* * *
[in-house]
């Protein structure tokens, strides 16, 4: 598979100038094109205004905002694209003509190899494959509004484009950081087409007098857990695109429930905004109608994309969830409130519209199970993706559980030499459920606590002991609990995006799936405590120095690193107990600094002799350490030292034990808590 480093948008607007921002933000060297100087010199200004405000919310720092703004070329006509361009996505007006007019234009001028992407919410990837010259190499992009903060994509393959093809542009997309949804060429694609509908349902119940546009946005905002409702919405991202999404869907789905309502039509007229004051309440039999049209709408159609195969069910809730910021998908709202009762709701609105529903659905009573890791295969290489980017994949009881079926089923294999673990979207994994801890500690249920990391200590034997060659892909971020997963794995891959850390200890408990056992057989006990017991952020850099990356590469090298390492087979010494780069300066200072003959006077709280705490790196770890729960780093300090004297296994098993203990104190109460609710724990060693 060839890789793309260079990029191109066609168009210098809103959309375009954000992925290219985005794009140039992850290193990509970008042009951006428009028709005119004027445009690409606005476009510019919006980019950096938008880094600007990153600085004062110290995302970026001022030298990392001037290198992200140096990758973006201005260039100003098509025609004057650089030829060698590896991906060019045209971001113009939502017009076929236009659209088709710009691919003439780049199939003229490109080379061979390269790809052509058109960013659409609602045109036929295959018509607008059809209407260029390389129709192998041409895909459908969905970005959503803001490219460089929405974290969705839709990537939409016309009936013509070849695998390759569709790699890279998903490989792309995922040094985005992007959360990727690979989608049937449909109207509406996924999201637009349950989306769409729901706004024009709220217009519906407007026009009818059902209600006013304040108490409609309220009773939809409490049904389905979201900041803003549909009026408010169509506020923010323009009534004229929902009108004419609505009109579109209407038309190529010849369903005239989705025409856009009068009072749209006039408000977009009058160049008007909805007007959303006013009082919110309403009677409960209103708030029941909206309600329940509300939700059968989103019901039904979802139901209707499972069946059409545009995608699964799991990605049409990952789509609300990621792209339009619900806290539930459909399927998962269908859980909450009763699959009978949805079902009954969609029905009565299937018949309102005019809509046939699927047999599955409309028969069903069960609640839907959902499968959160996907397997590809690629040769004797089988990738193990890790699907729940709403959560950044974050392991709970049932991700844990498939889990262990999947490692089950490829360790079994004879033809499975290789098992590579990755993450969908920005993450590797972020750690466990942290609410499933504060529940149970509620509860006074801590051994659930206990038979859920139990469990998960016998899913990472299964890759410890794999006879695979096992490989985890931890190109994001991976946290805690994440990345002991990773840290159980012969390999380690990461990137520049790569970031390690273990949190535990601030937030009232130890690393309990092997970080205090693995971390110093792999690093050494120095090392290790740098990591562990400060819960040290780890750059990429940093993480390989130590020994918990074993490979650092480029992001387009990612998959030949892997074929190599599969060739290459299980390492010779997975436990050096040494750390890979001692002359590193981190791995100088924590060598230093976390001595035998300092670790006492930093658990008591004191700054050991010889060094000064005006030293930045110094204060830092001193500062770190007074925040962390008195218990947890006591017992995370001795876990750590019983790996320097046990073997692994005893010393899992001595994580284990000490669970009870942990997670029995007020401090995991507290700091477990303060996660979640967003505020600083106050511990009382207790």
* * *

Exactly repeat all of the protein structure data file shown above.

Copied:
[in-house]
């Protein structure tokens, strides 16, 4: 598979100038094109205004905002694209003509190899494959509004484009950081087409007098857990695109429930905004109608994309969830409130519209199970993706559980030499459920606590002991609990995006799936405590120095690193107990600094002799350490030292034990808590 480093948008607007921002933000060297100087010199200004405000919310720092703004070329006509361009996505007006007019234009001028992407919410990837010259190499992009903060994509393959093809542009997309949804060429694609509908349902119940546009946005905002409702919405991202999404869907789905309502039509007229004051309440039999049209709408159609195969069910809730910021998908709202009762709701609105529903659905009573890791295969290489980017994949009881079926089923294999673990979207994994801890500690249920990391200590034997060659892909971020997963794995891959850390200890408990056992057989006990017991952020850099990356590469090298390492087979010494780069300066200072003959006077709280705490790196770890729960780093300090004297296994098993203990104190109460609710724990060693 060839890789793309260079990029191109066609168009210098809103959309375009954000992925290219985005794009140039992850290193990509970008042009951006428009028709005119004027445009690409606005476009510019919006980019950096938008880094600007990153600085004062110290995302970026001022030298990392001037290198992200140096990758973006201005260039100003098509025609004057650089030829060698590896991906060019045209971001113009939502017009076929236009659209088709710009691919003439780049199939003229490109080379061979390269790809052509058109960013659409609602045109036929295959018509607008059809209407260029390389129709192998041409895909459908969905970005959503803001490219460089929405974290969705839709990537939409016309009936013509070849695998390759569709790699890279998903490989792309995922040094985005992007959360990727690979989608049937449909109207509406996924999201637009349950989306769409729901706004024009709220217009519906407007026009009818059902209600006013304040108490409609309220009773939809409490049904389905979201900041803003549909009026408010169509506020923010323009009534004229929902009108004419609505009109579109209407038309190529010849369903005239989705025409856009009068009072749209006039408000977009009058160049008007909805007007959303006013009082919110309403009677409960209103708030029941909206309600329940509300939700059968989103019901039904979802139901209707499972069946059409545009995608699964799991990605049409990952789509609300990621792209339009619900806290539930459909399927998962269908859980909450009763699959009978949805079902009954969609029905009565299937018949309102005019809509046939699927047999599955409309028969069903069960609640839907959902499968959160996907397997590809690629040769004797089988990738193990890790699907729940709403959560950044974050392991709970049932991700844990498939889990262990999947490692089950490829360790079994004879033809499975290789098992590579990755993450969908920005993450590797972020750690466990942290609410499933504060529940149970509620509860006074801590051994659930206990038979859920139990469990998960016998899913990472299964890759410890794999006879695979096992490989985890931890190109994001991976946290805690994440990345002991990773840290159980012969390999380690990461990137520049790569970031390690273990949190535990601030937030009232130890690393309990092997970080205090693995971390110093792999690093050494120095090392290790740098990591562990400060819960040290780890750059990429940093993480390989130590020994918990074993490979650092480029992001387009990612998959030949892997074929190599599969060739290459299980390492010779997975436990050096040494750390890979001692002359590193981190791995100088924590060598230093976390001595035998300092670790006492930093658990008591004191700054050991010889060094000064005006030293930045110094204060830092001193500062770190007074925040962390008195218990947890006591017992995370001795876990750590019983790996320097046990073997692994005893010393899992001595994580284990000490669970009870942990997670029995007020401090995991507290700091477990303060996660979640967003505020600083106050511990009382207790």